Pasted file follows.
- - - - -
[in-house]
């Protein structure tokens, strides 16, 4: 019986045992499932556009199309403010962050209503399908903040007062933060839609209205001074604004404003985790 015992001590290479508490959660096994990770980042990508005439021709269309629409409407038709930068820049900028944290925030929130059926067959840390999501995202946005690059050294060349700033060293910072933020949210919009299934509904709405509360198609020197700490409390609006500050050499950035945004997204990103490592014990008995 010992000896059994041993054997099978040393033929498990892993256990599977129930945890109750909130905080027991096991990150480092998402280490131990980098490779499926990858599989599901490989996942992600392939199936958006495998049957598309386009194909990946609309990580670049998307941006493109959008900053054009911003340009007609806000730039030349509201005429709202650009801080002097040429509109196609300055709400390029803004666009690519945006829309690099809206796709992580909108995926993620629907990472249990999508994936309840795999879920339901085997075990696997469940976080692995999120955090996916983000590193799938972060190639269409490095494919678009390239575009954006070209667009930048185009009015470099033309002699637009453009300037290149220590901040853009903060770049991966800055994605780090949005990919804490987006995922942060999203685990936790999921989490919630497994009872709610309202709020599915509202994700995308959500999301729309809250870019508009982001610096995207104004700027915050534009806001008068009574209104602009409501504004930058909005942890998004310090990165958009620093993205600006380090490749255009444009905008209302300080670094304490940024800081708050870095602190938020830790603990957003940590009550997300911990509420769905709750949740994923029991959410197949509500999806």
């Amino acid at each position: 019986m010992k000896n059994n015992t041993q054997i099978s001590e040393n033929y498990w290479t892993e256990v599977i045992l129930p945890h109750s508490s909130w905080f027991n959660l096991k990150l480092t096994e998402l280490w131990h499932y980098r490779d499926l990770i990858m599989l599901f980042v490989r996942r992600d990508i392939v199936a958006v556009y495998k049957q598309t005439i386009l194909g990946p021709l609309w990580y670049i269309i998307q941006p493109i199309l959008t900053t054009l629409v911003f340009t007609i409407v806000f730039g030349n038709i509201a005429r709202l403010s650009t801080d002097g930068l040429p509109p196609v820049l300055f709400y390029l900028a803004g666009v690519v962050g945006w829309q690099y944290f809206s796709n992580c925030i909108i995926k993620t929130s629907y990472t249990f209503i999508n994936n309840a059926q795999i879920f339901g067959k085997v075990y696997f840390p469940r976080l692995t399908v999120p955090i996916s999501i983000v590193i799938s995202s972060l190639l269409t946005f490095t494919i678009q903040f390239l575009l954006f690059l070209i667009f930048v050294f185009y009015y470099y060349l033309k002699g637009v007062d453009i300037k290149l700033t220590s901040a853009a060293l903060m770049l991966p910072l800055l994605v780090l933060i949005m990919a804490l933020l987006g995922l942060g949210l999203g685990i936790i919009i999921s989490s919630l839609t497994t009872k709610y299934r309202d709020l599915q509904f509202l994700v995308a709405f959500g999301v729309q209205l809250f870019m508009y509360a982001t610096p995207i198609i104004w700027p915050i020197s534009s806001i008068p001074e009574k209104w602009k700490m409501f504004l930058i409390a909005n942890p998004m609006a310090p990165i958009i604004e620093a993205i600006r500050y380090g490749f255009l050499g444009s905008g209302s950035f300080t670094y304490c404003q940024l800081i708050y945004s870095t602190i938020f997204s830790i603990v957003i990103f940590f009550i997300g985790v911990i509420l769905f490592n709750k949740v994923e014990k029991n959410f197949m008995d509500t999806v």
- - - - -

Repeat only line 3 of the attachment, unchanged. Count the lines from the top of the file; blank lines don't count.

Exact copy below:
């Amino acid at each position: 019986m010992k000896n059994n015992t041993q054997i099978s001590e040393n033929y498990w290479t892993e256990v599977i045992l129930p945890h109750s508490s909130w905080f027991n959660l096991k990150l480092t096994e998402l280490w131990h499932y980098r490779d499926l990770i990858m599989l599901f980042v490989r996942r992600d990508i392939v199936a958006v556009y495998k049957q598309t005439i386009l194909g990946p021709l609309w990580y670049i269309i998307q941006p493109i199309l959008t900053t054009l629409v911003f340009t007609i409407v806000f730039g030349n038709i509201a005429r709202l403010s650009t801080d002097g930068l040429p509109p196609v820049l300055f709400y390029l900028a803004g666009v690519v962050g945006w829309q690099y944290f809206s796709n992580c925030i909108i995926k993620t929130s629907y990472t249990f209503i999508n994936n309840a059926q795999i879920f339901g067959k085997v075990y696997f840390p469940r976080l692995t399908v999120p955090i996916s999501i983000v590193i799938s995202s972060l190639l269409t946005f490095t494919i678009q903040f390239l575009l954006f690059l070209i667009f930048v050294f185009y009015y470099y060349l033309k002699g637009v007062d453009i300037k290149l700033t220590s901040a853009a060293l903060m770049l991966p910072l800055l994605v780090l933060i949005m990919a804490l933020l987006g995922l942060g949210l999203g685990i936790i919009i999921s989490s919630l839609t497994t009872k709610y299934r309202d709020l599915q509904f509202l994700v995308a709405f959500g999301v729309q209205l809250f870019m508009y509360a982001t610096p995207i198609i104004w700027p915050i020197s534009s806001i008068p001074e009574k209104w602009k700490m409501f504004l930058i409390a909005n942890p998004m609006a310090p990165i958009i604004e620093a993205i600006r500050y380090g490749f255009l050499g444009s905008g209302s950035f300080t670094y304490c404003q940024l800081i708050y945004s870095t602190i938020f997204s830790i603990v957003i990103f940590f009550i997300g985790v911990i509420l769905f490592n709750k949740v994923e014990k029991n959410f197949m008995d509500t999806v």